Former pastor dies

Published 9:25 pm Saturday, November 30, 2013

The former 23-year pastor of a large downtown church died on Thanksgiving Day at age 95.

The Rev. Dr. Robert Marr, who was named pastor emeritus upon his retirement from Suffolk Christian Church in 1985, came to Suffolk in 1962 when the church was seeking a pastor. It followed several years of service for the Massachusetts native in various New England churches.



His wife, Barbara, recalled that he came to Suffolk after members of the search committee for the church heard him speak as a guest preacher at a church in North Carolina.

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“Robert felt that being from the north, the cultural differences might be too great,” she said. “The church leaders told him the church needed to change along with changes that were happening in society. They needed a minister who would love them and guide them through the changes they needed to make. He said, ‘How can I refuse that?’”

As it turns out, his son Bruce Marr said, his native region wasn’t a problem.

“We came into Suffolk as Yankees,” Bruce Marr said. “Back in the ‘60s, that was a little bit different than today. Despite that handicap, Dad quickly made friends with everyone and got their confidence. People felt they didn’t have to worry about this particular Yankee.”

Marr went into the ministry following service in the Army Air Corps and as a teacher and coach at a New England preparatory school for boys.

“While there, he became quite sure that what he really wanted to do was to help others find a religious faith and religious values,” Barbara Marr said.

Marr attended Andover Newton Theological School and was awarded the Doctor of Divinity degree from Elon College in 1969.

Marr held the rare distinction of being named First Citizen or Citizen of the Year both in Suffolk and in Conneaut, Ohio, where he had led a church previously. The Suffolk honor came in 1973, 13 years after the one in Ohio.

Another unusual merit of Marr’s was his status as a direct descendant of Mayflower passengers, and he was a leader in the General Society of Mayflower Descendants.

Marr’s leadership in Suffolk did not end at the walls of Suffolk Christian Church. He was a prominent figure in helping the Civil Rights movement in Suffolk go as smoothly as possible.

“He tried to help civil rights and integration move forward in the community in a peaceful manner,” Barbara Marr said. “He was asked by several community leaders for advice, and he hosted some of the first integrated, interdenominational ministers’ meetings in Suffolk.”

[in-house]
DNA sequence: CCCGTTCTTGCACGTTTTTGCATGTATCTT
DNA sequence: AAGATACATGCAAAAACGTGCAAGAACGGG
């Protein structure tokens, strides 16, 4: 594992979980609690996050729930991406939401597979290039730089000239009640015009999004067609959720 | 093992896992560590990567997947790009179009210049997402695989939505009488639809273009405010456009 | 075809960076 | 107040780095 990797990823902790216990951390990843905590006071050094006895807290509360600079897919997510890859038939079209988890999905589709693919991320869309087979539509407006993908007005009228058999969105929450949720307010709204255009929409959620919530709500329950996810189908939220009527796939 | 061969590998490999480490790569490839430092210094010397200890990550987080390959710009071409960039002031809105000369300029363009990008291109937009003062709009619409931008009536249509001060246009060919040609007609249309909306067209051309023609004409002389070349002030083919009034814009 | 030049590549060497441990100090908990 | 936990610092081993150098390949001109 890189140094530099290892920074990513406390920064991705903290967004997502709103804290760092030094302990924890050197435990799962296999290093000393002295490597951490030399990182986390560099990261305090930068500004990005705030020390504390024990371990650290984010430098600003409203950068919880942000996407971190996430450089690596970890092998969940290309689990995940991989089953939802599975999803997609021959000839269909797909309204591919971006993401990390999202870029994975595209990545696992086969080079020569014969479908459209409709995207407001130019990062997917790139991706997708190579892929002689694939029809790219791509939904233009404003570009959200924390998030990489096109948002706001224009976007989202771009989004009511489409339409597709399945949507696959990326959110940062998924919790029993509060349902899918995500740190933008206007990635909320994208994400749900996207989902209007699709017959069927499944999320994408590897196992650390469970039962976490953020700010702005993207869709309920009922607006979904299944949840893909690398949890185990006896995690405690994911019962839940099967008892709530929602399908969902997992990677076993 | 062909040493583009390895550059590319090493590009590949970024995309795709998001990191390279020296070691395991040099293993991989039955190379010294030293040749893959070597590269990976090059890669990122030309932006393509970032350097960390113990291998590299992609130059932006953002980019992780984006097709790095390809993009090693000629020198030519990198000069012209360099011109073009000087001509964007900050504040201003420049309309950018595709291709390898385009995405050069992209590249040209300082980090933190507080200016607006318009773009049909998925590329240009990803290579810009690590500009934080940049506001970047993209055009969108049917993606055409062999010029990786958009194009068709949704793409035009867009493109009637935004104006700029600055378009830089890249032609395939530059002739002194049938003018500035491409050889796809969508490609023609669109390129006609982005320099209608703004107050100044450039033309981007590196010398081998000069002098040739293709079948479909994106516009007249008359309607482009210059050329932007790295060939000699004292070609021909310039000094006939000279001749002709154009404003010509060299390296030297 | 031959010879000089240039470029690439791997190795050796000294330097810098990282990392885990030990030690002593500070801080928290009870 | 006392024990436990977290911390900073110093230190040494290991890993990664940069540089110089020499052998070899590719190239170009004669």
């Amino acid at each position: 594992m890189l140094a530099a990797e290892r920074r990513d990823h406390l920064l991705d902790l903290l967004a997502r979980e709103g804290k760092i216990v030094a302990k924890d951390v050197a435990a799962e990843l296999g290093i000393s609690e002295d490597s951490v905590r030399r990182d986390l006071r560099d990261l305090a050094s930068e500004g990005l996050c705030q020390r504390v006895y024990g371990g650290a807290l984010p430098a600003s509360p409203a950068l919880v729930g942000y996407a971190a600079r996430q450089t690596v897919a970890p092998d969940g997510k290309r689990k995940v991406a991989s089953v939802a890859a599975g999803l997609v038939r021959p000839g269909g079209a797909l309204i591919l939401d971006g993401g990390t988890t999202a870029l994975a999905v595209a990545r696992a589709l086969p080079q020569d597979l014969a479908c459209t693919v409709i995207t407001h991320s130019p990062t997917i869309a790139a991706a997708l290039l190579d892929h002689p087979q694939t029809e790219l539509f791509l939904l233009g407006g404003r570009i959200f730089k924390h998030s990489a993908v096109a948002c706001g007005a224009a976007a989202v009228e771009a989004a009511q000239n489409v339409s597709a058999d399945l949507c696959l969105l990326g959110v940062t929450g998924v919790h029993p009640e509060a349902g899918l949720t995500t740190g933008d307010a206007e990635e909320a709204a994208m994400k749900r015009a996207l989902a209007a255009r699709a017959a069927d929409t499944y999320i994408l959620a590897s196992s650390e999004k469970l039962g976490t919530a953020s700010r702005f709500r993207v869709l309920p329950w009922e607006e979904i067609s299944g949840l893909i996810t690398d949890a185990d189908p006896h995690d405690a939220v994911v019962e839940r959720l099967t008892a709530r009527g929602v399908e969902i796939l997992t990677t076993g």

He also was a member and former president of the Suffolk Rotary Club and served as chairman of the Suffolk Parks and Recreation Committee.

Son Wayne Marr said his father’s leadership came naturally.

“He always strove for harmony, but not just harmony for harmony’s sake,” Wayne Marr said. “He always had other goals, and he always accomplished his goals without any backlash. I don’t know how he did that, except he had a good understanding of human nature. He was very influential without being antagonistic. That’s something that good leaders have, but the majority of the population comes up short.”

His five children will remember him most as a family man and avid fan of friendly competition of any kind.

Marr was a strong tennis player and won numerous local titles. He continued to play tennis up until just a few years ago, Bruce Marr said.

“Mom put the kibosh on that when he was about 92 or 93,” he said.

He continued to play golf, though, and also enjoyed a round of cards, croquet and badminton with the family.

“He was quite the competitor,” daughter Sarah Marr said, adding her father played tennis, soccer and baseball and ran track in college. “He was just always wanting to play a game.”

Daughter Diane Marr said her father’s influence trickled down.

“All five of his children are tennis players even today because of him,” she said. “His family was clearly his highest priority. We spent much family time together on long camping trips across the country.”

She added her father also enjoyed watching sports, particularly the Boston Red Sox.

Marr is also survived by daughter Lauren and numerous grandchildren, great-grandchildren, step-grandchildren and step-great-grandchildren, and nieces and nephews.

A service will take place Wednesday at 2 p.m. at Suffolk Christian Church, with visitation with the family afterward in the church’s fellowship hall.